1Something in your comment is very strange: you see to think that only a course that makes intuitive ideas rigorous should speak of them at all. Rigor is a bad thing in most introductory calculus courses. Intuitive explanation of infinitesimals is a good thing in such courses. – Michael Hardy Jul 29 '14 at 19:18

1@MarianoSuárezAlvarez : You _really_ know how to miss a point and drop context. Looking at my answer, I see that I wrote "Intuitive ideas can be made rigorous", and from your comments it looks as if you construed that as meaning one should make them rigorous so that one can say that $dx\,dy$ is an instance of multiplication. If you read the WHOLE paragraph, you will see that my point was nearly the opposite of that. I wrote that those intuitions exist INDEPENDENTLY of the ways of making them rigorous. – Michael Hardy Jul 29 '14 at 19:28

I find it rather insulting that you assume I did not read the whole paragraph, so Iwill just ignore the whole thing. – Mariano SuárezÁlvarez Jul 29 '14 at 21:37

@MarianoSuárezAlvarez : I find your distortion of what I wrote insulting. – Michael Hardy Jul 29 '14 at 21:51

@MichaelHardy: You certainly took a firm stand in your answer and you have my full support on it. Quite unfortunately (+1) is all I can do. – Han de Bruijn Sep 15 '14 at 15:45

The bare existence of infinitesimals has lead to endless controversy in mathematics. And it still does, as the clash between two titans here clearly demonstrates. – Han de Bruijn Sep 19 '14 at 19:51


Archimedes used infinitesimals brilliantly but explicitly denied that they exist. Through one of two points $A$ and $B$ on a parabola draw a tangent line and through the other draw a line parallel to the axis and through both draw the secant line. Archimedes showed that that triangle has three times the area of the part of it that is inside the curve. One of his methods of doing that used infinitesimals. Another way he did it is not valid if there are infinitesimals, since it only narrows the range of possible areas down to a set of numbers differing infinitesimally from each other. – Michael Hardy Sep 19 '14 at 21:05
$dx$ and $dy$ aren't real numbers; they are things called differential forms. Thus, you can't use the real number multiplication operation to multiply them.
However, $dx \, dy$ is a thing, and it is not terribly unreasonable to define "the multiplication of $dx$ and $dy$ to be $dx \, dy$. The trick is that you have to make the inferences in the opposite direction from what you're used to  to work out the first properties, it's not because you are understanding $dx \, dy$ in terms of multiplication, it's because you are using your understanding of $dx \, dy$ to figure out what 'multiplication' means.
There are some subtleties in what $dx \, dy$ means that I'm not up to fully explaining at the moment: e.g. it needs to talk about the orientation of a region, so that the fact that $dx \, dy = dy \, dx$ can be properly explained. (you don't notice this fact when you do ordinary iterated integrals, since you flip the orientation of your region whenever you swap the order of $x$ and $y$, which cancels out the sign change)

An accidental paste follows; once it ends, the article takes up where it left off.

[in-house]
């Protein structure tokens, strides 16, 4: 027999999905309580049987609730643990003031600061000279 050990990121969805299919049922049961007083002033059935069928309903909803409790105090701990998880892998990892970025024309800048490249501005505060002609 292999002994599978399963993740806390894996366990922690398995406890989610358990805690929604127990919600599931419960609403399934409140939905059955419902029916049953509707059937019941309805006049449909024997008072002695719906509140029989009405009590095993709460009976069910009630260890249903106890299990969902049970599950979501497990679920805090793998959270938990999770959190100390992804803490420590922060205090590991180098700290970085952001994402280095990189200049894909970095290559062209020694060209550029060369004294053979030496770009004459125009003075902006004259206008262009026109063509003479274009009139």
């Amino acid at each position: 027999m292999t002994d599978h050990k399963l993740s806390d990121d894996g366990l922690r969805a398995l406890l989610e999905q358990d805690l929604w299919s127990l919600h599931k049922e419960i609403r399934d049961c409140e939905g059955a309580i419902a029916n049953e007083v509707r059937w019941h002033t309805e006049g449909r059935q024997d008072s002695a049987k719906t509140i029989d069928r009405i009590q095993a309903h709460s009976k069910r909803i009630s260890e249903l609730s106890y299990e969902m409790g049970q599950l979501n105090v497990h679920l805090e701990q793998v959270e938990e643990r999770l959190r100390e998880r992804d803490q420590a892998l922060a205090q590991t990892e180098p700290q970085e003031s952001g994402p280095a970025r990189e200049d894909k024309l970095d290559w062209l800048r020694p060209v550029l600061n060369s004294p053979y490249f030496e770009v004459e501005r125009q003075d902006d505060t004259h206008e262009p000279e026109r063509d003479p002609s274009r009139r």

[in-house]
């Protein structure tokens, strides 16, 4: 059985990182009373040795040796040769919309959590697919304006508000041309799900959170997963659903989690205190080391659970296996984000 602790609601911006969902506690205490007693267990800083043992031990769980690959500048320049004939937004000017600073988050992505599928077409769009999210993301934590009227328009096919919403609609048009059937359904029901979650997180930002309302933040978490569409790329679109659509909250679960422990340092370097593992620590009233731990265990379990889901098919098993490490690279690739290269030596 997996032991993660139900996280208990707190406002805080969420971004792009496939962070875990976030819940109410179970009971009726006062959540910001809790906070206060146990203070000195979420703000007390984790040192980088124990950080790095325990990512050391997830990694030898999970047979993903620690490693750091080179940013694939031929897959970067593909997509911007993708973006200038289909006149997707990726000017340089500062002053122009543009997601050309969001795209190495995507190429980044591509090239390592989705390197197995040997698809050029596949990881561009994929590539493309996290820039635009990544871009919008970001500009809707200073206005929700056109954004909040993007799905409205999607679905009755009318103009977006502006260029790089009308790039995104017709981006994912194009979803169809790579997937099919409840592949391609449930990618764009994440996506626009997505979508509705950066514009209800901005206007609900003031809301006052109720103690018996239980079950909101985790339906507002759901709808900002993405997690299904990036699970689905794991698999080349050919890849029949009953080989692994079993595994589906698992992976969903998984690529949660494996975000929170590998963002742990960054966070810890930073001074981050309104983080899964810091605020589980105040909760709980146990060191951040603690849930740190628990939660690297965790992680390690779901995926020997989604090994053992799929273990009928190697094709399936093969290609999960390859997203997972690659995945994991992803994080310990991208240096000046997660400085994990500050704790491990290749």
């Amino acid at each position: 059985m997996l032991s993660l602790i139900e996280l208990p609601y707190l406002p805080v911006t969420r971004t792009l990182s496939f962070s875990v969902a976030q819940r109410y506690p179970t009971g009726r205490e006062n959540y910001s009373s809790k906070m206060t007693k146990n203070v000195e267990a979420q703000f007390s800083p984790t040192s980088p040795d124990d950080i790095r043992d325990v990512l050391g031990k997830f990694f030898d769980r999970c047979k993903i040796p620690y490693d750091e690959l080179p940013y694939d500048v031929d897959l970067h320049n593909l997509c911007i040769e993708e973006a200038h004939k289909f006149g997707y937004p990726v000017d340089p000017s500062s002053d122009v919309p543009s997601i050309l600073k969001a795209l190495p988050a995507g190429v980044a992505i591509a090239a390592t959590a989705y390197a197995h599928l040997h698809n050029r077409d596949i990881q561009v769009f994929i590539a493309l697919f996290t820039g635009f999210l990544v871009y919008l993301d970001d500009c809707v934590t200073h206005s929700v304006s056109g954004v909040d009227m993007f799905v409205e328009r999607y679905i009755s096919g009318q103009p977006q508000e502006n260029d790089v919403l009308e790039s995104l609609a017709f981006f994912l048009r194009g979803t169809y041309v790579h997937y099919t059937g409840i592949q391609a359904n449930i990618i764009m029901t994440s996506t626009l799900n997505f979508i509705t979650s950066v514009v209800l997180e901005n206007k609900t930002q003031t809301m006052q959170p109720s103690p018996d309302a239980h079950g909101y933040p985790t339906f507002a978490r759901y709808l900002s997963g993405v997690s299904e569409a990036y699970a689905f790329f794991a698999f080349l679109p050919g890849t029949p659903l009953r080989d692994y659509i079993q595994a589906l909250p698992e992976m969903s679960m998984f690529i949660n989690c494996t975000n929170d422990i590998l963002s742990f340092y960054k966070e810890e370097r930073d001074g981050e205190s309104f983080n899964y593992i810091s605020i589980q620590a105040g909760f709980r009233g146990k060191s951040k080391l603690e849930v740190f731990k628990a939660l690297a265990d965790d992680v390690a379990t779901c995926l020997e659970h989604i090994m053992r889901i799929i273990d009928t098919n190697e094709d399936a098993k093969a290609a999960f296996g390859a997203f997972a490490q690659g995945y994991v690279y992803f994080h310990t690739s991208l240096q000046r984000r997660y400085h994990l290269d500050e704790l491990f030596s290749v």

To consider: why is it that $\int \mathrm dx \wedge \mathrm dy = \int dx \, dy$ but $\int \mathrm dy \wedge \mathrm dx =  \int dx \, dy$? How can this be reconciled with the notion that order of integration doesn't usually matter? Because what's really going on is the 2form is eating the 2vector, and changing the sign of the 2form changes the sign of the result. This also answers why $\int \mathrm dx \wedge \mathrm dy = \int dx \, dy$: it's conventional. People usually use the 2vector $e_x \wedge e_y$ as the orientation, but if you use $e_y \wedge e_x$, you get the opposite. – Muphrid Mar 09 '14 at 20:49

1@Muphrid: That's not what's "really going on"  it's merely one way to understand the integral. And is easy enough to grok orientation once you see the initial idea and, e.g. see how if $R = [a,b]\times[c,d]$, then $\int_a^b \int_c^d dy dx$ should be $\int_{R} dy \wedge dx$ since you're tracing the rectangle out in the opposite orientation than standard. – Mar 09 '14 at 21:43

@Muphrid: And it's worth noting that, even when interpreting $dx$ and $dy$ as differential forms and all integrals as path integrals, that $$\int_I \left( \int_J dx \right) \, dy = \int_J \left( \int_I dy \right) \, dx$$ corresponding to two different ways to write a surface as a curve of curves. – Mar 09 '14 at 22:00

*dx and dy aren't real numbers; they are things called differential forms.* Well, one way of interpreting them is as forms. But the question explicitly points out that this is not the only way of interpreting them; in the context of NSA, they're infinitesimals. – May 19 '14 at 22:18

@Ben: In the singlevariable case, we can indeed interpret differential forms as infinitesimals. But they're still differential forms, and we can make semantic errors if we forget that. Note, however, that here we're in the multivariable case. – May 19 '14 at 22:48